This application seeks renewal of research support for five years to study the sites and mechanisms of action of psychomotor stimulant drugs, including amphetamine and cocaine. Experiments are proposed to determine the mechanisms underlying alterations in catecholaminergic and non-catecholaminergic neuronal terminal excitability, including an analysis of the influence of cocaine on catecholaminergic terminal excitability and whether changes in terminal excitability of dopaminergic neurons in the rat brain occur in the chronically implanted, behaving animal. An attempt will be made to collect converging evidence regarding the identity and postsynaptic target of dopaminergic synapses made in neostriatum and to assess the relation of dopaminergic synapses made in neostriatum to its compartmentalization into the dopaminergic islandic or striosomal and matrix compartments. Further experiments are proposed to assess the consequences of amphetamine administration on neuronal activity in neostriatal targets such as pars reticulata of substantia nigra and globus pallidus. Finally, we will continue to assess the anatomical and pathological consequences of amphetamine and cocaine administration on the rat brain using tyrosine hydroxylase immunocytochemistry, the Fink-Heimer method for identifying degeneration in caudate nucleus and cerebral cortex, and biochemical analysis of potential monoamine depletions from these sites.

National Institute of Health (NIH)
National Institute on Drug Abuse (NIDA)
Method to Extend Research in Time (MERIT) Award (R37)
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Drug Abuse Biomedical Research Review Committee (DABR)
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University of California San Diego
Schools of Medicine
La Jolla
United States
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Kuczenski, Ronald; Everall, Ian P; Crews, Leslie et al. (2007) Escalating dose-multiple binge methamphetamine exposure results in degeneration of the neocortex and limbic system in the rat. Exp Neurol 207:42-51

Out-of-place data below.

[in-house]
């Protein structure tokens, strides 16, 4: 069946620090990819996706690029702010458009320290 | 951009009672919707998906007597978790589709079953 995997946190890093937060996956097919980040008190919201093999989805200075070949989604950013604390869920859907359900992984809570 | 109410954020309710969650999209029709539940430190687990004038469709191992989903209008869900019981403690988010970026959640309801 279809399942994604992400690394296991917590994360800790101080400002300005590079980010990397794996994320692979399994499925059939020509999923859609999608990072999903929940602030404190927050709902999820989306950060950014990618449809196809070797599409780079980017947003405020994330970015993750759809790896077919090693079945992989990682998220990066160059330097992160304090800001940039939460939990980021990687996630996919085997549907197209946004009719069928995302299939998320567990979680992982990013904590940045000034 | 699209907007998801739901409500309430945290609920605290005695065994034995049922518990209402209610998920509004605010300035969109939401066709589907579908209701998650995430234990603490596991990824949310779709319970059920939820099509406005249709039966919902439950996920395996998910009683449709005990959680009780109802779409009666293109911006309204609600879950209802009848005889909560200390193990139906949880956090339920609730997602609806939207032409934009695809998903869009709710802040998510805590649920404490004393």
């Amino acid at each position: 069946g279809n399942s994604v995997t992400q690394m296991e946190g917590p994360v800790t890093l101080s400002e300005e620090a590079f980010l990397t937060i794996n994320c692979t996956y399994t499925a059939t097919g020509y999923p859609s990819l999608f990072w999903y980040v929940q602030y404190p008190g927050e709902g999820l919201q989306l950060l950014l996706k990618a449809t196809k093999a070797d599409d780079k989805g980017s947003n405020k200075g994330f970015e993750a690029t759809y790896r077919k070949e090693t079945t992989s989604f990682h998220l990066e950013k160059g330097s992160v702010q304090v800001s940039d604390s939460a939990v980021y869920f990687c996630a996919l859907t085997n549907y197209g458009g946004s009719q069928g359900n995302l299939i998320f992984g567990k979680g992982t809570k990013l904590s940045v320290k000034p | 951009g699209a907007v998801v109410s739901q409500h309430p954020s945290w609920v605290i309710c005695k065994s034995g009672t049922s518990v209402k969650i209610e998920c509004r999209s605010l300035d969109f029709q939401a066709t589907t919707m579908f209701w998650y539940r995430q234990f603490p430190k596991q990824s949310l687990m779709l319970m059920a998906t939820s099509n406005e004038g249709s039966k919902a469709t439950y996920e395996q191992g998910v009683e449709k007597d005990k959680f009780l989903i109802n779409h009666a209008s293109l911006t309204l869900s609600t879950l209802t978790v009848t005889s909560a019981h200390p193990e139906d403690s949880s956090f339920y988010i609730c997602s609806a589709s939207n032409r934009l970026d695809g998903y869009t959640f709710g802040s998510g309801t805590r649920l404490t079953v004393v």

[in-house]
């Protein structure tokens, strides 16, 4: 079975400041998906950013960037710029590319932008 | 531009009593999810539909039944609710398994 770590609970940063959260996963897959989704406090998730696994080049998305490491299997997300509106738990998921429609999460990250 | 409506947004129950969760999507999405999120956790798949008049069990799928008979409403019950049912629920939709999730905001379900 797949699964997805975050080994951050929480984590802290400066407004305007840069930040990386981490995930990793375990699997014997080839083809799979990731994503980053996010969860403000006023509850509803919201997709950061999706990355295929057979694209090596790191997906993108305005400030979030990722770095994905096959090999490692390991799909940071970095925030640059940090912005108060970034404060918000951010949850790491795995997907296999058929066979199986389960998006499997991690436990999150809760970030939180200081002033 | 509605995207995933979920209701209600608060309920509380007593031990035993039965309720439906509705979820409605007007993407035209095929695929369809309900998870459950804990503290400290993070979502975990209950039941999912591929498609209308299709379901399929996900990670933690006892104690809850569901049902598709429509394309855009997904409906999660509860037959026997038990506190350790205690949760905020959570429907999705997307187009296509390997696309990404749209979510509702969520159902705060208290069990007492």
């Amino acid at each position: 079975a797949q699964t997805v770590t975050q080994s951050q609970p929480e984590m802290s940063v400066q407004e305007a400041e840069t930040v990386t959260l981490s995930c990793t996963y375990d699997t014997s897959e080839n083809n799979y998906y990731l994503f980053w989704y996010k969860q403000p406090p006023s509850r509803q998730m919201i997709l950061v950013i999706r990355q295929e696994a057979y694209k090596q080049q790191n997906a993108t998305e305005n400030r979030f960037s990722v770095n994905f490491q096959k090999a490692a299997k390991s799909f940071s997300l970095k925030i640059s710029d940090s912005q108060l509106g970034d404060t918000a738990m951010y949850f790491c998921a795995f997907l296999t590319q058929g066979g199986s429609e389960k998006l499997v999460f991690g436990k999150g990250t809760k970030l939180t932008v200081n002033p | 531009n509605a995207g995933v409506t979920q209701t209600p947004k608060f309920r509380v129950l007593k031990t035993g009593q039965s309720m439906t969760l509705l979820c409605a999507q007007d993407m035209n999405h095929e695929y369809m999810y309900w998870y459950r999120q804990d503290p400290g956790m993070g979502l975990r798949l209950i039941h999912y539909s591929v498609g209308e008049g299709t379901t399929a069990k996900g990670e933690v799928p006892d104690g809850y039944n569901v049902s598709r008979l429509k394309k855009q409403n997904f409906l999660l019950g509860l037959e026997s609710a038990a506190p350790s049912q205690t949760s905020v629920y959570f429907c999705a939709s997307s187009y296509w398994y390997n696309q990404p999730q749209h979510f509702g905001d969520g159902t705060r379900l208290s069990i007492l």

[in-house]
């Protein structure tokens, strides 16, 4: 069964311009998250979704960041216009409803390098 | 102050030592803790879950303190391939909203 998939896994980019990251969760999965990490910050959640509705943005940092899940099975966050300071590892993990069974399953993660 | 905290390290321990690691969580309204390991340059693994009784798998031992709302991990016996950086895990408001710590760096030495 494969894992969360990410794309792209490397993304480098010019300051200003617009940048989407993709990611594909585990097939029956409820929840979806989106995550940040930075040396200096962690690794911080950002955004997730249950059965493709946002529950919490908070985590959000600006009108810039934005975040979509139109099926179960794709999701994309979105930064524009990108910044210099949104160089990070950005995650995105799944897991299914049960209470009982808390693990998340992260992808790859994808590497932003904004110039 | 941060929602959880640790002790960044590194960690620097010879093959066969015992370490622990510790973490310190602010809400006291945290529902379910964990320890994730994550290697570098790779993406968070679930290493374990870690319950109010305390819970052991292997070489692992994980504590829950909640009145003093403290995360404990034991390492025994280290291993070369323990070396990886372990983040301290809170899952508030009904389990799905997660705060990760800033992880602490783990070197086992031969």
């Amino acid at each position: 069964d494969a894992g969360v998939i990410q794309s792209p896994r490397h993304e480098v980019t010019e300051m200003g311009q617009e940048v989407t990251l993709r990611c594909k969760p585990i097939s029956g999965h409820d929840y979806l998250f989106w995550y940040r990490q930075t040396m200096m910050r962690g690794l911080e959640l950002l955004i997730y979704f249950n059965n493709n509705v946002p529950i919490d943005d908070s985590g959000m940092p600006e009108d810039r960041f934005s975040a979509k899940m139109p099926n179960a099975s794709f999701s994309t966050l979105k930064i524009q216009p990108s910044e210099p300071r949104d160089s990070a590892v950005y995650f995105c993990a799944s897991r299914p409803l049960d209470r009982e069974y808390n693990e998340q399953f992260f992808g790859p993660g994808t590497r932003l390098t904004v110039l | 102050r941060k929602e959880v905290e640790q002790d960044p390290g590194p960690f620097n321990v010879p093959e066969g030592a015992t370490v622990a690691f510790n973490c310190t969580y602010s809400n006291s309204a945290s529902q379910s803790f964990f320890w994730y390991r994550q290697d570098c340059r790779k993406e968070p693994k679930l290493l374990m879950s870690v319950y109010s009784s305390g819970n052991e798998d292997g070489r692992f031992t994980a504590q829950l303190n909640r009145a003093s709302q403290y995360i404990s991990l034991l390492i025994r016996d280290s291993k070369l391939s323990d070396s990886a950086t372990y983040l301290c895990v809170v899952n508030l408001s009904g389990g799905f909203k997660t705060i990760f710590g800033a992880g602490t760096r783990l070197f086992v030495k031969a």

Clark, Robert E; Kuczenski, Ronald; Segal, David S (2007) Escalating dose, multiple binge methamphetamine regimen does not impair recognition memory in rats. Synapse 61:515-22
Shilling, Paul D; Kuczenski, Ronald; Segal, David S et al. (2006) Differential regulation of immediate-early gene expression in the prefrontal cortex of rats with a high vs low behavioral response to methamphetamine. Neuropsychopharmacology 31:2359-67
O'Neil, Meghan L; Kuczenski, Ronald; Segal, David S et al. (2006) Escalating dose pretreatment induces pharmacodynamic and not pharmacokinetic tolerance to a subsequent high-dose methamphetamine binge. Synapse 60:465-73
Segal, David S; Kuczenski, Ronald (2006) Human methamphetamine pharmacokinetics simulated in the rat: single daily intravenous administration reveals elements of sensitization and tolerance. Neuropsychopharmacology 31:941-55
Segal, David S; Kuczenski, Ronald; O'Neil, Meghan L et al. (2005) Prolonged exposure of rats to intravenous methamphetamine: behavioral and neurochemical characterization. Psychopharmacology (Berl) 180:501-12
Kuczenski, Ronald; Segal, David S (2005) Stimulant actions in rodents: implications for attention-deficit/hyperactivity disorder treatment and potential substance abuse. Biol Psychiatry 57:1391-6
Segal, David S; Kuczenski, Ronald; O'Neil, Meghan L et al. (2003) Escalating dose methamphetamine pretreatment alters the behavioral and neurochemical profiles associated with exposure to a high-dose methamphetamine binge. Neuropsychopharmacology 28:1730-40
Capani, F; Deerinck, T J; Ellisman, M H et al. (2001) Phalloidin-eosin followed by photo-oxidation: a novel method for localizing F-actin at the light and electron microscopic levels. J Histochem Cytochem 49:1351-61
Capani, F; Ellisman, M H; Martone, M E (2001) Filamentous actin is concentrated in specific subpopulations of neuronal and glial structures in rat central nervous system. Brain Res 923:1-11

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